The compelling true story of a group of Chilean miners who spent 69 days trapped underground in 2010 becomes a mostly admirable but less than absorbing drama under the direction of Patricia Riggen. The film’s wide focus takes in a number of those at risk—most prominently their unofficial leader (Antonio Banderas) and their duped representative with management (Lou Diamond Phillips)—as well as those trying to rescue them, including the country’s earnest minister of mining (Rodrigo Santoro) and an expert engineer (Gabriel Byrne). But the overcrowded scene, which also features Juliette Binoche as the understandably aggressive spokeswoman for the anguished families, hinders the kind of detailed characterizations that would lead viewers to identify more deeply with the plight of the imperiled. The prayerful Christian faith that permeates the diggers’ lives, both before and during their ordeal, fails to prevent one of them (Oscar Nunez) from carrying on an extramarital affair, a lapse ill-advisedly portrayed as a source of comic relief by screenwriter Mikko Alanne. Honorable themes highlighting corporate irresponsibility and the reconciling power of a life-threatening crisis remain undeveloped. A frivolous treatment of adultery, some mildly gory injuries, brief sexual talk, at least one use of profanity, a handful of crude and crass terms. The Catholic News Service classification is A-III—adults. The Motion Picture Association of America rating is PG-13—parents strongly cautioned. Some material may be inappropriate for children under 13.
“Love the Coopers” (CBS)
Four generations of a dysfunctional clan gather for Christmas Eve in this vulgar comedy from director Jessie Nelson. The family dog (voice of Steve Martin) narrates the action as the about-to-split parents (Diane Keaton and John Goodman) await the arrival of their uniformly unsettled offspring. Their divorced son (Ed Helms), a struggling single parent, shows up with his potty-mouthed 5-year-old (Blake Baumgartner) in tow. Their single daughter (Olivia Wilde), who’s engaged in an adulterous affair back home, attempts to disguise the situation by convincing a soldier (Jake Lacy) she meets in an airport bar to pose as her boyfriend. As the film’s lone Christian believer, the GI becomes the butt of many lame gags. Yet his influence can be felt in the generally moral wrap-up, a conclusion that—together with a slender message about the enduring bonds of family as well as the value of tolerance and forgiveness—just barely pulls this project back from complete offensiveness. Pervasive indecent and some sacrilegious humor, an anti-Christian tone, fleeting approval of homosexuality, implied premarital sex, adult banter, occasional profane and crude language. The Catholic News Service classification is L—limited adult audience, films whose problematic content many adults would find troubling. The Motion Picture Association of America rating is PG-13—parents strongly cautioned. Some material may be inappropriate for children under 13.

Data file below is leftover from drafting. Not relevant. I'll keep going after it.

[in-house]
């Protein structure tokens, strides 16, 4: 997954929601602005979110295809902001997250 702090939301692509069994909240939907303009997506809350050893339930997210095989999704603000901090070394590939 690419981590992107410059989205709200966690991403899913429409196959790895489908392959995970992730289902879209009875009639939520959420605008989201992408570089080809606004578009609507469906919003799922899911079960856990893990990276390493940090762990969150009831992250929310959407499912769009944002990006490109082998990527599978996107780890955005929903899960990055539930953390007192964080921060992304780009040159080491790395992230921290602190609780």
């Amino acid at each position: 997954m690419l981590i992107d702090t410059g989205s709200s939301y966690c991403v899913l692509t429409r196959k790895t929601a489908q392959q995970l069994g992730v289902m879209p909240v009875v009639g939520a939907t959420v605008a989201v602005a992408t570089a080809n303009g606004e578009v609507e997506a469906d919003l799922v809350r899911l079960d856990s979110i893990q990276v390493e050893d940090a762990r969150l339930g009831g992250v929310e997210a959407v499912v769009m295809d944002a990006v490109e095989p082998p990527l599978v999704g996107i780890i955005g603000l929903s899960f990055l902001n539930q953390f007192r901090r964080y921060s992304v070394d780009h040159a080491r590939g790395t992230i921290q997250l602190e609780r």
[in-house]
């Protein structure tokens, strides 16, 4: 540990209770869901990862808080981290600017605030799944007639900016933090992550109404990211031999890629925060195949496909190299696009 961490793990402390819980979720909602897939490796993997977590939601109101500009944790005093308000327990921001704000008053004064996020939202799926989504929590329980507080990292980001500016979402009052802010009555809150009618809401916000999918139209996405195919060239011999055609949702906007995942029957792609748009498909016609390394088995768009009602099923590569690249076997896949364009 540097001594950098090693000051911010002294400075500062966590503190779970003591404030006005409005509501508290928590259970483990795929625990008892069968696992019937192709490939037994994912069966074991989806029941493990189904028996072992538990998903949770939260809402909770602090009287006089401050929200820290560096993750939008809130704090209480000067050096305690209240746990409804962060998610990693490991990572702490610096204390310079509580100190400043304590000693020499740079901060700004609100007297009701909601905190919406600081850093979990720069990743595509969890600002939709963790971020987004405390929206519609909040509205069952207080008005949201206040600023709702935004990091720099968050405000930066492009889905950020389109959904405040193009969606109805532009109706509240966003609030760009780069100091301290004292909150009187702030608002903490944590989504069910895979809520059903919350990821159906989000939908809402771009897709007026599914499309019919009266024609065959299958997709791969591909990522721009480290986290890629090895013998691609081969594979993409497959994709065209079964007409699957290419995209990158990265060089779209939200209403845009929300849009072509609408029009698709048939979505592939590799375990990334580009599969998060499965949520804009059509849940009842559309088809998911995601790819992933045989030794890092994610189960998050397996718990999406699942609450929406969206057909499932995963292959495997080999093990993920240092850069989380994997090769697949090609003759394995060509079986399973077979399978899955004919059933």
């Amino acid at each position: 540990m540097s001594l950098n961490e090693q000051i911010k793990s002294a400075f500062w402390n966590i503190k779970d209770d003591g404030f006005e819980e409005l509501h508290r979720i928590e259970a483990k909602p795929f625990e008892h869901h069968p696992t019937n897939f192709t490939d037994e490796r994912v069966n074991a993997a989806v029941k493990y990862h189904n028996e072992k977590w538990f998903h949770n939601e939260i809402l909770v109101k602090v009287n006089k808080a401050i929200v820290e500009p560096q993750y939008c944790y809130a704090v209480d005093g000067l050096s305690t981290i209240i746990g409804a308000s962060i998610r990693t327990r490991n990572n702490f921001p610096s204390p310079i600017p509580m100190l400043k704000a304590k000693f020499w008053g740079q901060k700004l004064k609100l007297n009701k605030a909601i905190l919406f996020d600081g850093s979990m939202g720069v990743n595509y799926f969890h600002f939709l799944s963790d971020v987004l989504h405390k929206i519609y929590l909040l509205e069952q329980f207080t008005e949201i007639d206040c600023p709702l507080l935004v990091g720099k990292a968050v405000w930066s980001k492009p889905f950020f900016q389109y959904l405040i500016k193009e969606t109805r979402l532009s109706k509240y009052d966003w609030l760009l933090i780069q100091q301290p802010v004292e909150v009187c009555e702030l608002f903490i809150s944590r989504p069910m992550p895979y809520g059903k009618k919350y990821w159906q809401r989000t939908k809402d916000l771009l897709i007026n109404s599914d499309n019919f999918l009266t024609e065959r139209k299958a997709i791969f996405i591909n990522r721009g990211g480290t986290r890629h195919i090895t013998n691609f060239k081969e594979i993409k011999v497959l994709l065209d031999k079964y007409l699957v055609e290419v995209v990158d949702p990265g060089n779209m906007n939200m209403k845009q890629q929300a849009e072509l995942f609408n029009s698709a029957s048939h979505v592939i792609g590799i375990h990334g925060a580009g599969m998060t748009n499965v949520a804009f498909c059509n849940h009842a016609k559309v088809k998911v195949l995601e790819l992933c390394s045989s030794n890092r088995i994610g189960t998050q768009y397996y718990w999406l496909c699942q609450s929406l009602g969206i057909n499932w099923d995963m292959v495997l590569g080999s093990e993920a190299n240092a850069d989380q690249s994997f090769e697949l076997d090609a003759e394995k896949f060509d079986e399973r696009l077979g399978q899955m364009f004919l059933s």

“Brooklyn” (Fox Searchlight)
Dignified, meticulously understated story about a young Irishwoman (gracefully portrayed by Saoirse Ronan) who immigrates to America in the early 1950s with the help of a Roman Catholic priest (Jim Broadbent) and who falls in love with a plumber of Italian descent (Emory Cohen). Look elsewhere for a litany of woes, harshness, or excoriating judgments. Free of manufactured tumult and melodrama, this adaptation of Colm Toibin’s novel offers a trenchant, compelling look at the subject of migration and the theme of dislocation from a woman’s perspective. Director John Crowley and screenwriter Nick Hornby neatly calibrate the pathos and humor; the result is elevated entertainment in which atonement is seen as possible because mistakes are measured in full context, not in isolation. The Catholic Church is shown to be a caring and constructive force that, without fanfare or hubris, provides spiritual guidance and material comfort to its flock. A non-explicit premarital encounter, several uses of rough language, and some crude and crass language. The Catholic News Service classification is A-II—adults and adolescents. The Motion Picture Association of America rating is PG-13—parents strongly cautioned. Some material may be inappropriate for children under 13.
“The Night Before” (Columbia)
A putrid stew of sacrilege and gross-out gags surrounds the adventures of three overgrown adolescents (Seth Rogen, Joseph Gordon-Levitt and Anthony Mackie) as they embark on their annual, all-night Christmas Eve bender through the streets of New York. Director and co-writer Jonathan Levine’s trashy film dwells on the unpleasant necessity of growing up, and uses a succession of street-side characters, including drunken Santas, to philosophize about the true meaning of the holiday. But it’s heedless hedonism—particularly substance abuse—that really guides this sleigh ride to nowhere. Blasphemous humor, constant, benignly viewed drug use, full nudity, semi-graphic casual sexual activity, pervasive rough and crude language. The Catholic News Service classification is O—morally offensive. The Motion Picture Association of America rating is R—restricted. Under 17 requires accompanying parent or adult guardian.